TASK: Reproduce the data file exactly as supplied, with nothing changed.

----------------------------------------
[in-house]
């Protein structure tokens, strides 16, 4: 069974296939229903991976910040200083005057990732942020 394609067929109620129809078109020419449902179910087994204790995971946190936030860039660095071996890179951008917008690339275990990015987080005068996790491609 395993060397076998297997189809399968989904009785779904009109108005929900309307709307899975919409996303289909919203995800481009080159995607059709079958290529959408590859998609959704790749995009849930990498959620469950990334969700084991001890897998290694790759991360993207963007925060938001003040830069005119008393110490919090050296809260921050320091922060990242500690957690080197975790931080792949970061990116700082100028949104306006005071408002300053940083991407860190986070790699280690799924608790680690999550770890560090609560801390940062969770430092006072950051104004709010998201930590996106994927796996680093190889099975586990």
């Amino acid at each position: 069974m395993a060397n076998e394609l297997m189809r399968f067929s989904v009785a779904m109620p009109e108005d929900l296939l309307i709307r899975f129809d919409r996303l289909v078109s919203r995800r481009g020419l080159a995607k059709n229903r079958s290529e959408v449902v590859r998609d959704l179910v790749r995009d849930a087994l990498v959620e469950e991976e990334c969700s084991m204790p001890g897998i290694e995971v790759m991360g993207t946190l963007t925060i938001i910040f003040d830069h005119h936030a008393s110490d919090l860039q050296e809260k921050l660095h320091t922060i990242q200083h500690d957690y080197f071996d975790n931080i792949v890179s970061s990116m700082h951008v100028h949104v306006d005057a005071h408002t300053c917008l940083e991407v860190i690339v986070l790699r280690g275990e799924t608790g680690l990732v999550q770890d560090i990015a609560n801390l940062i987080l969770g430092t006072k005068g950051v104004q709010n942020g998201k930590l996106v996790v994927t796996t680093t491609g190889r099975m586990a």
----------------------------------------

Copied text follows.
[in-house]
């Protein structure tokens, strides 16, 4: 069974296939229903991976910040200083005057990732942020 394609067929109620129809078109020419449902179910087994204790995971946190936030860039660095071996890179951008917008690339275990990015987080005068996790491609 395993060397076998297997189809399968989904009785779904009109108005929900309307709307899975919409996303289909919203995800481009080159995607059709079958290529959408590859998609959704790749995009849930990498959620469950990334969700084991001890897998290694790759991360993207963007925060938001003040830069005119008393110490919090050296809260921050320091922060990242500690957690080197975790931080792949970061990116700082100028949104306006005071408002300053940083991407860190986070790699280690799924608790680690999550770890560090609560801390940062969770430092006072950051104004709010998201930590996106994927796996680093190889099975586990």
């Amino acid at each position: 069974m395993a060397n076998e394609l297997m189809r399968f067929s989904v009785a779904m109620p009109e108005d929900l296939l309307i709307r899975f129809d919409r996303l289909v078109s919203r995800r481009g020419l080159a995607k059709n229903r079958s290529e959408v449902v590859r998609d959704l179910v790749r995009d849930a087994l990498v959620e469950e991976e990334c969700s084991m204790p001890g897998i290694e995971v790759m991360g993207t946190l963007t925060i938001i910040f003040d830069h005119h936030a008393s110490d919090l860039q050296e809260k921050l660095h320091t922060i990242q200083h500690d957690y080197f071996d975790n931080i792949v890179s970061s990116m700082h951008v100028h949104v306006d005057a005071h408002t300053c917008l940083e991407v860190i690339v986070l790699r280690g275990e799924t608790g680690l990732v999550q770890d560090i990015a609560n801390l940062i987080l969770g430092t006072k005068g950051v104004q709010n942020g998201k930590l996106v996790v994927t796996t680093t491609g190889r099975m586990a």